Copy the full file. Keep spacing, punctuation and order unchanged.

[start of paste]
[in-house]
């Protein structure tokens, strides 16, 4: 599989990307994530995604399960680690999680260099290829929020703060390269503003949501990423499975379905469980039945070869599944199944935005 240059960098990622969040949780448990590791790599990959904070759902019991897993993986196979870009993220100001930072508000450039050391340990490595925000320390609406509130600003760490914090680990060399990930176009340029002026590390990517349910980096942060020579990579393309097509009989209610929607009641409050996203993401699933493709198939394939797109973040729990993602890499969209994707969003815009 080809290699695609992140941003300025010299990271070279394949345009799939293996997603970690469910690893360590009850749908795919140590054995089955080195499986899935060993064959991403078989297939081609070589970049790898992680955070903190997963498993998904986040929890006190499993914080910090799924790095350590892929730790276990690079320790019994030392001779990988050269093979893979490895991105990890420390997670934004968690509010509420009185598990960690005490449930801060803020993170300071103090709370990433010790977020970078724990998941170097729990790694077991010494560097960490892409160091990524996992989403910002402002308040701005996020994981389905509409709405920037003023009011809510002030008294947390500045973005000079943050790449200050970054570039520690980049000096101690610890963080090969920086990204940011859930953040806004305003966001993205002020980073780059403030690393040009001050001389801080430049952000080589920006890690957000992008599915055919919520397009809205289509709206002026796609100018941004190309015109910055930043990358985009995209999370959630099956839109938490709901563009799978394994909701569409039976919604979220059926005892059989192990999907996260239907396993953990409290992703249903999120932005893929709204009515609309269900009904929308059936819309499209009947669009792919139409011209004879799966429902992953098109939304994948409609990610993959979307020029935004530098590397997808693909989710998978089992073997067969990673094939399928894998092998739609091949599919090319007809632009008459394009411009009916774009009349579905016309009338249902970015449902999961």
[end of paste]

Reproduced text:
[in-house]
């Protein structure tokens, strides 16, 4: 599989990307994530995604399960680690999680260099290829929020703060390269503003949501990423499975379905469980039945070869599944199944935005 240059960098990622969040949780448990590791790599990959904070759902019991897993993986196979870009993220100001930072508000450039050391340990490595925000320390609406509130600003760490914090680990060399990930176009340029002026590390990517349910980096942060020579990579393309097509009989209610929607009641409050996203993401699933493709198939394939797109973040729990993602890499969209994707969003815009 080809290699695609992140941003300025010299990271070279394949345009799939293996997603970690469910690893360590009850749908795919140590054995089955080195499986899935060993064959991403078989297939081609070589970049790898992680955070903190997963498993998904986040929890006190499993914080910090799924790095350590892929730790276990690079320790019994030392001779990988050269093979893979490895991105990890420390997670934004968690509010509420009185598990960690005490449930801060803020993170300071103090709370990433010790977020970078724990998941170097729990790694077991010494560097960490892409160091990524996992989403910002402002308040701005996020994981389905509409709405920037003023009011809510002030008294947390500045973005000079943050790449200050970054570039520690980049000096101690610890963080090969920086990204940011859930953040806004305003966001993205002020980073780059403030690393040009001050001389801080430049952000080589920006890690957000992008599915055919919520397009809205289509709206002026796609100018941004190309015109910055930043990358985009995209999370959630099956839109938490709901563009799978394994909701569409039976919604979220059926005892059989192990999907996260239907396993953990409290992703249903999120932005893929709204009515609309269900009904929308059936819309499209009947669009792919139409011209004879799966429902992953098109939304994948409609990610993959979307020029935004530098590397997808693909989710998978089992073997067969990673094939399928894998092998739609091949599919090319007809632009008459394009411009009916774009009349579905016309009338249902970015449902999961």